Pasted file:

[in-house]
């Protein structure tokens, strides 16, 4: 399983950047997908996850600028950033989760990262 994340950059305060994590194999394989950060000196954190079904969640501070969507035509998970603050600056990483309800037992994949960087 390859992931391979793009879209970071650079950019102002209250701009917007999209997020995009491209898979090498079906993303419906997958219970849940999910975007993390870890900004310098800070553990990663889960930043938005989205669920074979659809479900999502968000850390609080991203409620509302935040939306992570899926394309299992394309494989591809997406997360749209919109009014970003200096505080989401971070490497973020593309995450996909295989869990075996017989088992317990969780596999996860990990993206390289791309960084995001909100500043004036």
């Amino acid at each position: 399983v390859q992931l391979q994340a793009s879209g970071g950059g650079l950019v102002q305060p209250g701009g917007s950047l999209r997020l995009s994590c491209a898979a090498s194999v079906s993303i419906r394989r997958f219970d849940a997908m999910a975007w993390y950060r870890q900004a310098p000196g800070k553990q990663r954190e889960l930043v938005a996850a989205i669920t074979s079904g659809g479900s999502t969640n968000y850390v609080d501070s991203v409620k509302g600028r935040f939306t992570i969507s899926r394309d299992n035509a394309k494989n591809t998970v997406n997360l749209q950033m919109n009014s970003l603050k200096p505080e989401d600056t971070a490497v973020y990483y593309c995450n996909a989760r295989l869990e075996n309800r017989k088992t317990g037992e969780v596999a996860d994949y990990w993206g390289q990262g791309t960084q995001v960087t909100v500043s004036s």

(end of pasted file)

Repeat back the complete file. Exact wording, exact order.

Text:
[in-house]
């Protein structure tokens, strides 16, 4: 399983950047997908996850600028950033989760990262 994340950059305060994590194999394989950060000196954190079904969640501070969507035509998970603050600056990483309800037992994949960087 390859992931391979793009879209970071650079950019102002209250701009917007999209997020995009491209898979090498079906993303419906997958219970849940999910975007993390870890900004310098800070553990990663889960930043938005989205669920074979659809479900999502968000850390609080991203409620509302935040939306992570899926394309299992394309494989591809997406997360749209919109009014970003200096505080989401971070490497973020593309995450996909295989869990075996017989088992317990969780596999996860990990993206390289791309960084995001909100500043004036």
């Amino acid at each position: 399983v390859q992931l391979q994340a793009s879209g970071g950059g650079l950019v102002q305060p209250g701009g917007s950047l999209r997020l995009s994590c491209a898979a090498s194999v079906s993303i419906r394989r997958f219970d849940a997908m999910a975007w993390y950060r870890q900004a310098p000196g800070k553990q990663r954190e889960l930043v938005a996850a989205i669920t074979s079904g659809g479900s999502t969640n968000y850390v609080d501070s991203v409620k509302g600028r935040f939306t992570i969507s899926r394309d299992n035509a394309k494989n591809t998970v997406n997360l749209q950033m919109n009014s970003l603050k200096p505080e989401d600056t971070a490497v973020y990483y593309c995450n996909a989760r295989l869990e075996n309800r017989k088992t317990g037992e969780v596999a996860d994949y990990w993206g390289q990262g791309t960084q995001v960087t909100v500043s004036s």